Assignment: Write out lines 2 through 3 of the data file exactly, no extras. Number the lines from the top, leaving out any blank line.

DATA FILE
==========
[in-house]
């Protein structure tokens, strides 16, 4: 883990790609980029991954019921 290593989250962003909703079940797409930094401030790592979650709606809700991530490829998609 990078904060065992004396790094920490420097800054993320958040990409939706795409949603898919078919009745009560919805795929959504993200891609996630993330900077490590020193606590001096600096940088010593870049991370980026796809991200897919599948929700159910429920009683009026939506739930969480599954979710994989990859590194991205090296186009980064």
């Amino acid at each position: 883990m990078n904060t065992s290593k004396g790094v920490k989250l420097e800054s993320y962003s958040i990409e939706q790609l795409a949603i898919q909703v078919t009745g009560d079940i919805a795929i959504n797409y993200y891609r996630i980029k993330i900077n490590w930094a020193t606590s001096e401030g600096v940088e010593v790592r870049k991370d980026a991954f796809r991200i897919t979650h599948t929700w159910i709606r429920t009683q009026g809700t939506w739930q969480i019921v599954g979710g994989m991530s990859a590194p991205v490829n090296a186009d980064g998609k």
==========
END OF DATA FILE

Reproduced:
């Protein structure tokens, strides 16, 4: 883990790609980029991954019921 290593989250962003909703079940797409930094401030790592979650709606809700991530490829998609 990078904060065992004396790094920490420097800054993320958040990409939706795409949603898919078919009745009560919805795929959504993200891609996630993330900077490590020193606590001096600096940088010593870049991370980026796809991200897919599948929700159910429920009683009026939506739930969480599954979710994989990859590194991205090296186009980064």
């Amino acid at each position: 883990m990078n904060t065992s290593k004396g790094v920490k989250l420097e800054s993320y962003s958040i990409e939706q790609l795409a949603i898919q909703v078919t009745g009560d079940i919805a795929i959504n797409y993200y891609r996630i980029k993330i900077n490590w930094a020193t606590s001096e401030g600096v940088e010593v790592r870049k991370d980026a991954f796809r991200i897919t979650h599948t929700w159910i709606r429920t009683q009026g809700t939506w739930q969480i019921v599954g979710g994989m991530s990859a590194p991205v490829n090296a186009d980064g998609k």